Invest in 3D Printing
AI can then guide what could be reliably printed on site, and not shipped at all. Since 3D printing can make both plastic and metal parts from 3D design files, the industry could start with some easy to make items (couplings, insulators, jackets, tools) before moving on to metal parts.
3D printing brings more benefits that just some avoided shipping cost. Early adopters report shorter lead times, less scrap and less material usage, lighter parts, a reduction in inventories, less complex manufacturing, smaller land footprint, and the ability to make parts with complex shapes and geometries.
3D printing is also an electricity-driven process, which under the right conditions, could be fed from renewable sources, and result in lower carbon emissions.
Some industries, like aircraft makers, the military, and running shoe companies, are actively exploiting 3D printing. Some big oil companies are also experimenting with 3D printing. The services and parts companies have yet to get into the game.
Connect Up The Moving Parts
Under any scenario, there will still be considerable highway haulage of kit to the oil fields. Therefore, digitally connecting the haulers to each other and to an intelligent highway system, in much the same way that the air traffic control system works, would be a winner.
In general, Canadian highways are pretty dumb assets but if there’s a shared asset that should attract sensor investment, it would be Highway 63 to Ft McMurray. Trucks that are connected to each other would be able to platoon (drive closer together, with trailing trucks enslaved to the lead truck). Platoon trials are already underway in the UK.
The data gathered from actual movements, processed through AI, would help identify optimisation opportunities.
This is not a new idea – The Norwegian off shore industry operates this way, except their mobile assets are ships and helicopters.
Unlock The Physical Internet
Nearly all logistics services providers and carriers operate their own proprietary physical assets (warehouses, docks, trucks), as well as operational assets (information about customers, routes and markets). This model calls to mind the early days of the technology companies like IBM, HP and DEC, who had their own “walled gardens” of vendor specific technologies. This model is now credited with locking in customers, inflating cost, and stifling innovation.
Logistics is now in sharp contrast to the new business model of the internet (a logistics system that moves data not goods), which is more open, transparent, global and shared. The internet is dramatically more innovative and has grown much faster than the logistics sector. Oil companies are in some respects hostage to the legacy logistics business model design, and the incumbents are structurally in a poor position to change.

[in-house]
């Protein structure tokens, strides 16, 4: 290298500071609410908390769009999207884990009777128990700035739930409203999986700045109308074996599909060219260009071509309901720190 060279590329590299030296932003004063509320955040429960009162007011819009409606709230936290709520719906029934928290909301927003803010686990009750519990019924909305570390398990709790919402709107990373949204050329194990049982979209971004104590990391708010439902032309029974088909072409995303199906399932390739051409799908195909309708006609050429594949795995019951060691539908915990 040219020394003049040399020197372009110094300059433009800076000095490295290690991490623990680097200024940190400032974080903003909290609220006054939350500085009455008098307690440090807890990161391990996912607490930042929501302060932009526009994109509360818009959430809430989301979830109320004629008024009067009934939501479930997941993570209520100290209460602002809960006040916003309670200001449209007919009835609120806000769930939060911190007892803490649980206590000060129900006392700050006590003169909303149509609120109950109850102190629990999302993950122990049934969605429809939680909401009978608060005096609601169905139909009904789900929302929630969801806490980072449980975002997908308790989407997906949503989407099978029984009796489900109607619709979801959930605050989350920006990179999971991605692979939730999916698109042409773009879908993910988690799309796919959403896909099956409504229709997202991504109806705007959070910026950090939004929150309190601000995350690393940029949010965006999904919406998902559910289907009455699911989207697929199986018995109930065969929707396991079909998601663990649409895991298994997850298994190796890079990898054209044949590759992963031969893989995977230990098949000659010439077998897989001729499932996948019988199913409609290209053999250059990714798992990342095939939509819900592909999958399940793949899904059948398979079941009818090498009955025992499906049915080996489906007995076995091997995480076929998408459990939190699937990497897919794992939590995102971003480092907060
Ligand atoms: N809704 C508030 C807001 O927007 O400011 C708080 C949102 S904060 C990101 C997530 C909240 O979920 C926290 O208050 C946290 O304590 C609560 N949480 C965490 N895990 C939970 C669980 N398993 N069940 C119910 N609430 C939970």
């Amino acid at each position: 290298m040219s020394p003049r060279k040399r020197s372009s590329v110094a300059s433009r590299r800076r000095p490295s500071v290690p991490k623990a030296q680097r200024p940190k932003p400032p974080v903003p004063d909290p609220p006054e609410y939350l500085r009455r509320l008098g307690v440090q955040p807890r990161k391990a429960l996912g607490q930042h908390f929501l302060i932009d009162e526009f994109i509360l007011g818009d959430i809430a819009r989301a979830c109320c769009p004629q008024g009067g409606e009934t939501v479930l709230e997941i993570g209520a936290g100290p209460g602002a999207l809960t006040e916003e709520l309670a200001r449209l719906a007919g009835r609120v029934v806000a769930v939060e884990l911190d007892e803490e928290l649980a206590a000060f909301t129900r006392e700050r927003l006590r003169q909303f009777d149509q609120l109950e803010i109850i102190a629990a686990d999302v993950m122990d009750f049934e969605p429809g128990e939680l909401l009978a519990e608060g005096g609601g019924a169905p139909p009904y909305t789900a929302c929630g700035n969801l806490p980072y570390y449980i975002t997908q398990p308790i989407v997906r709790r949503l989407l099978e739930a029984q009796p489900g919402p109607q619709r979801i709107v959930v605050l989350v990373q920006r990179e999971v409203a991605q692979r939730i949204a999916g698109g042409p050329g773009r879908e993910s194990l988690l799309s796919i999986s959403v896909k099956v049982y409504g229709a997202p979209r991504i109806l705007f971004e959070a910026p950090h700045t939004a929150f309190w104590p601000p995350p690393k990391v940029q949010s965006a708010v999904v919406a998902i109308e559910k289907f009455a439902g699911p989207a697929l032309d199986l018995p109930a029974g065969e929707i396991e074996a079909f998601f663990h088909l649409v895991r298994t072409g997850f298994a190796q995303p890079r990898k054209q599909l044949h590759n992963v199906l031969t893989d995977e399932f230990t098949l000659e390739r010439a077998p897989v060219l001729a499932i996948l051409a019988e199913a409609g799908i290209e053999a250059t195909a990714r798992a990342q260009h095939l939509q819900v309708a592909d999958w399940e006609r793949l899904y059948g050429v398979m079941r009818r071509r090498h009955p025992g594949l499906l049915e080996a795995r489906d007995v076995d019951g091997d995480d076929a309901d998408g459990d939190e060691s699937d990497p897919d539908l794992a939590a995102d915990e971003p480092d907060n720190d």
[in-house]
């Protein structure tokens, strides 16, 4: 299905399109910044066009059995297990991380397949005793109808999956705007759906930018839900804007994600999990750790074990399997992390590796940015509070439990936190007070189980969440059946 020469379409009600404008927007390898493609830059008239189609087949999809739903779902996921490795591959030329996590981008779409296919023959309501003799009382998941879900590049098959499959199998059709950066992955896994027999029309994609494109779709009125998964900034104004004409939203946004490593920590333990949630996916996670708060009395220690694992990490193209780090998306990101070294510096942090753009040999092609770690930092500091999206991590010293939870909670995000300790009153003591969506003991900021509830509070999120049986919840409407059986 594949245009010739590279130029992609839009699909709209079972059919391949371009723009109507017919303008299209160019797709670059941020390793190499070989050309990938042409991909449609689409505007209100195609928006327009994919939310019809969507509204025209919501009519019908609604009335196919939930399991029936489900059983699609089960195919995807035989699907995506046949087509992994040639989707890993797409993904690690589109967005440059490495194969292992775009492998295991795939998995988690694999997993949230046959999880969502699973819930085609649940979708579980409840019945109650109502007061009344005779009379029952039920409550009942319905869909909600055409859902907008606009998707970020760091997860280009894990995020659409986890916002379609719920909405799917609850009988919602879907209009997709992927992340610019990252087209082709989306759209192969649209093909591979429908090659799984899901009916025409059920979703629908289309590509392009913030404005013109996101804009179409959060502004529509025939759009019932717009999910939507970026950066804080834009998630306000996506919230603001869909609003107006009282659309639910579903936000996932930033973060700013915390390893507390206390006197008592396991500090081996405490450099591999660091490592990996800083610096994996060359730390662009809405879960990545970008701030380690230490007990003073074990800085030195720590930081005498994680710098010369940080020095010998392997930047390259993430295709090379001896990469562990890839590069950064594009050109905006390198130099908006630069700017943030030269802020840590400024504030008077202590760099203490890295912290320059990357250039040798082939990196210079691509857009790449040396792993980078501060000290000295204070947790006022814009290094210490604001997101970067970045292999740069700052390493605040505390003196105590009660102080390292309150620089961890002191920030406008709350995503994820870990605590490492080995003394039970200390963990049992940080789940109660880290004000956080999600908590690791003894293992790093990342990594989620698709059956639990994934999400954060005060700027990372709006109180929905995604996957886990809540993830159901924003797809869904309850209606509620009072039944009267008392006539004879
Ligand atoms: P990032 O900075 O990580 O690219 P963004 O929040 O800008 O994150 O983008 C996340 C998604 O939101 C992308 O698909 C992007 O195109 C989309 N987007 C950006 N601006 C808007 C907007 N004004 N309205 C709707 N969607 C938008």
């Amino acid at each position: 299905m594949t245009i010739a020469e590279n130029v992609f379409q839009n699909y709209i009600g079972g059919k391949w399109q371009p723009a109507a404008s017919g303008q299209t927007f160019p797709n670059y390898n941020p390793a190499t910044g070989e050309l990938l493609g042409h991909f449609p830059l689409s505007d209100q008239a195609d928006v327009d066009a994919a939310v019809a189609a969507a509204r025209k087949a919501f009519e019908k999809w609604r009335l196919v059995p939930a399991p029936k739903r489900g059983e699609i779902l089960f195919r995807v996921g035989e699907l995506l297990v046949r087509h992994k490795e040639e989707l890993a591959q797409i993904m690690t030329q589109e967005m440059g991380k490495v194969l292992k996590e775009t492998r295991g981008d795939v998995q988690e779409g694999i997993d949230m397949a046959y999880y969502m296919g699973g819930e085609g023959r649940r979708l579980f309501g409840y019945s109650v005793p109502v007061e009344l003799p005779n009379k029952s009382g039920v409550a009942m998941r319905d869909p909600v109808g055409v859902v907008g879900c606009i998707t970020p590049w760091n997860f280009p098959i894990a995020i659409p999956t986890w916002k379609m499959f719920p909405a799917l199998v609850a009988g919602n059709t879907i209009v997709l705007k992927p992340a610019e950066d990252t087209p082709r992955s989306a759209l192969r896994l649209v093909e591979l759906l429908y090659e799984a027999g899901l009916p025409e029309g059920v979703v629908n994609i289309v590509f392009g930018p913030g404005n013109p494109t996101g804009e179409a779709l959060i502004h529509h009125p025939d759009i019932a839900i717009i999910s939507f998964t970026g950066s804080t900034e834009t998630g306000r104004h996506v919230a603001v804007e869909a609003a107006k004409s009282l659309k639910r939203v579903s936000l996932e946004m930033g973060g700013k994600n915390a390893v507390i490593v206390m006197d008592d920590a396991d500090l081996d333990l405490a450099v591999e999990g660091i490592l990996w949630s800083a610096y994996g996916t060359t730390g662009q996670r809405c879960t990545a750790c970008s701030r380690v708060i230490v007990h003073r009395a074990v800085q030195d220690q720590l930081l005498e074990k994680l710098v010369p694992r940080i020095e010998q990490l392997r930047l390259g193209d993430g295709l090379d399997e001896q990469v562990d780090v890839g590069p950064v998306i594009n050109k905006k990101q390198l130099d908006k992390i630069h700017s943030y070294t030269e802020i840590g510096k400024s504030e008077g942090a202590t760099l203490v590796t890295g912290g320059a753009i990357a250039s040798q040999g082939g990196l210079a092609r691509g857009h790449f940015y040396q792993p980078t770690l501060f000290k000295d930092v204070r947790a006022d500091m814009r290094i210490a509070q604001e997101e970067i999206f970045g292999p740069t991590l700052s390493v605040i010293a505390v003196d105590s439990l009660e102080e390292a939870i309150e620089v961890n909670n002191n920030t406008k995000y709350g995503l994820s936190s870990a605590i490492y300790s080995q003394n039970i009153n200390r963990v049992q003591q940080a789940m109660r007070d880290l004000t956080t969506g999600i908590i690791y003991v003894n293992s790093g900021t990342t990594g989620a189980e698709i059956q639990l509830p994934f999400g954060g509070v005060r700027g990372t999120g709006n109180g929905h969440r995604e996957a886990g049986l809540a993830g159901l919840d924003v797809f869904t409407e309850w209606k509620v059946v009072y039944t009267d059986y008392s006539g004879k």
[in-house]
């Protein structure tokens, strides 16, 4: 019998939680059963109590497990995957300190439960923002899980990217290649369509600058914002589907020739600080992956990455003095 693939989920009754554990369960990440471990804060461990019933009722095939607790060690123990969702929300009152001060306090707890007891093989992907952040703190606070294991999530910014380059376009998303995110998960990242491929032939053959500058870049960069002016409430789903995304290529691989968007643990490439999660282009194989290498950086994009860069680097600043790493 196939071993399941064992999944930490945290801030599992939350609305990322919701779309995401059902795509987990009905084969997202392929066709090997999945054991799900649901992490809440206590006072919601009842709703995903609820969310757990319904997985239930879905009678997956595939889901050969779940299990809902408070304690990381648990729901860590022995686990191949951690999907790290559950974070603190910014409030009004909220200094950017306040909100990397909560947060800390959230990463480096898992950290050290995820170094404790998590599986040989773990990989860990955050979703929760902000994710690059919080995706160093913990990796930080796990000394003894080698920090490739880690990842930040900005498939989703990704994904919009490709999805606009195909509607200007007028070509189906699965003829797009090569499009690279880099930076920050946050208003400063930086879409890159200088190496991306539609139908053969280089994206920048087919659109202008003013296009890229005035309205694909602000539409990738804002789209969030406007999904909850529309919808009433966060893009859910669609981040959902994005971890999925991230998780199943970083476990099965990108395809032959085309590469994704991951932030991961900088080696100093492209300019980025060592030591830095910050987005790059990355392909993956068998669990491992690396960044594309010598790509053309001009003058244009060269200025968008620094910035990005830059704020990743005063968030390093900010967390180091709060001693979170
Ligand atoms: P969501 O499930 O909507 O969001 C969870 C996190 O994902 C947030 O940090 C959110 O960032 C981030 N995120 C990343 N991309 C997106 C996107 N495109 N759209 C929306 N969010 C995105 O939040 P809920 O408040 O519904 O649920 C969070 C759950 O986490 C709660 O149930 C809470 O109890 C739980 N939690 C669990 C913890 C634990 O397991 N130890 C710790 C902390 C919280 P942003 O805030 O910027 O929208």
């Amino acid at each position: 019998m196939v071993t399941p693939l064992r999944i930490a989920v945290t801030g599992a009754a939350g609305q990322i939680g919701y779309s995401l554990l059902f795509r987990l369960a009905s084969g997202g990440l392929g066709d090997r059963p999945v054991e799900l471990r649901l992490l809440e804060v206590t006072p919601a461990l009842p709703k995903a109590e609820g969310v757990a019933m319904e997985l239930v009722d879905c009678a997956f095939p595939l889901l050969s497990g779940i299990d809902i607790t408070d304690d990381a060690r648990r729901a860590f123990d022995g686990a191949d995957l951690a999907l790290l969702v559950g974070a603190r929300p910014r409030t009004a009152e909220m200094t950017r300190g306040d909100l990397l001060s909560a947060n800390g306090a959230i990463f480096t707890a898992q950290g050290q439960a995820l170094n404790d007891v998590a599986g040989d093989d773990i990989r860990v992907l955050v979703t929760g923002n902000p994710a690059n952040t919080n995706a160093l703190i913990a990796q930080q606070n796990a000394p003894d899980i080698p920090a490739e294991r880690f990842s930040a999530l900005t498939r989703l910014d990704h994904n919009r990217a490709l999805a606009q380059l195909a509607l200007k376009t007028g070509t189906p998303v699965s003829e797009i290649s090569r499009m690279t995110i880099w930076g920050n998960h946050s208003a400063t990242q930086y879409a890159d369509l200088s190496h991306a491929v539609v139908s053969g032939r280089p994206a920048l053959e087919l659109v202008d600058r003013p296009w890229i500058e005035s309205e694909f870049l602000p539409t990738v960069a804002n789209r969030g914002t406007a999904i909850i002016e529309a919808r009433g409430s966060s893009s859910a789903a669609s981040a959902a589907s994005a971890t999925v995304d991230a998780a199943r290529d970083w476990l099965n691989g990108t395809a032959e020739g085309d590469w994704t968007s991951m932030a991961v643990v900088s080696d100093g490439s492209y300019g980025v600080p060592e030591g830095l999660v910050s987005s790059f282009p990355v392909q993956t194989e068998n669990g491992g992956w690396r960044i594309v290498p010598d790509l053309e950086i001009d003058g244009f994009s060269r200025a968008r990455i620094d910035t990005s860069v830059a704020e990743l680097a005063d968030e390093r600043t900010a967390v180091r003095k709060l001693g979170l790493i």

The technologies are in place (cloud computing, apps) for oil sands comapnies to stand up their own joint logistics operations to challenge the incumbents. Similarly, a new entrant (like Amazon) could find fertile ground to offer oil companies a digitally enhanced logistics service. Check out their latest innovation – a trucking app.
Again, this is not a new idea. The North Sea oil sector has started a collaborative initiative across a handful of off shore players to pool their respective critical spare parts inventories. This is an important step to unlocking the physical internet.
Bring On The Robots
Remote control automation is already live in the oil sands mines – some of the mining vehicles have no human driver in the cab. This kind of automation is rapidly coming to the transportation sector, where haulers will be remote controlled.
Unfortunately, there is little experimentation with this technology outside of the mining sector, and here in Canada, we were a full decade after the Australian miners made most of the early moves. How are away are we from robots at the wheel?
There is clearly a role for the Alberta government to promote the adoption of carbon-reducing transport in the province, perhaps by offering special R&D credits for early experiments, relaxing some transport rules to permit road trials, and purchasing a handful of the latest trucking technologies (Tesla electric trucks for example) for experiments and studies through the university system.
With a provincial megaton cap on carbon emissions, the industry must do everything it possibly can to remove wasted carbon emissions from the business model so that it can continue to generate wealth from its oil assets. A little digital innovation in logistics could make a real difference.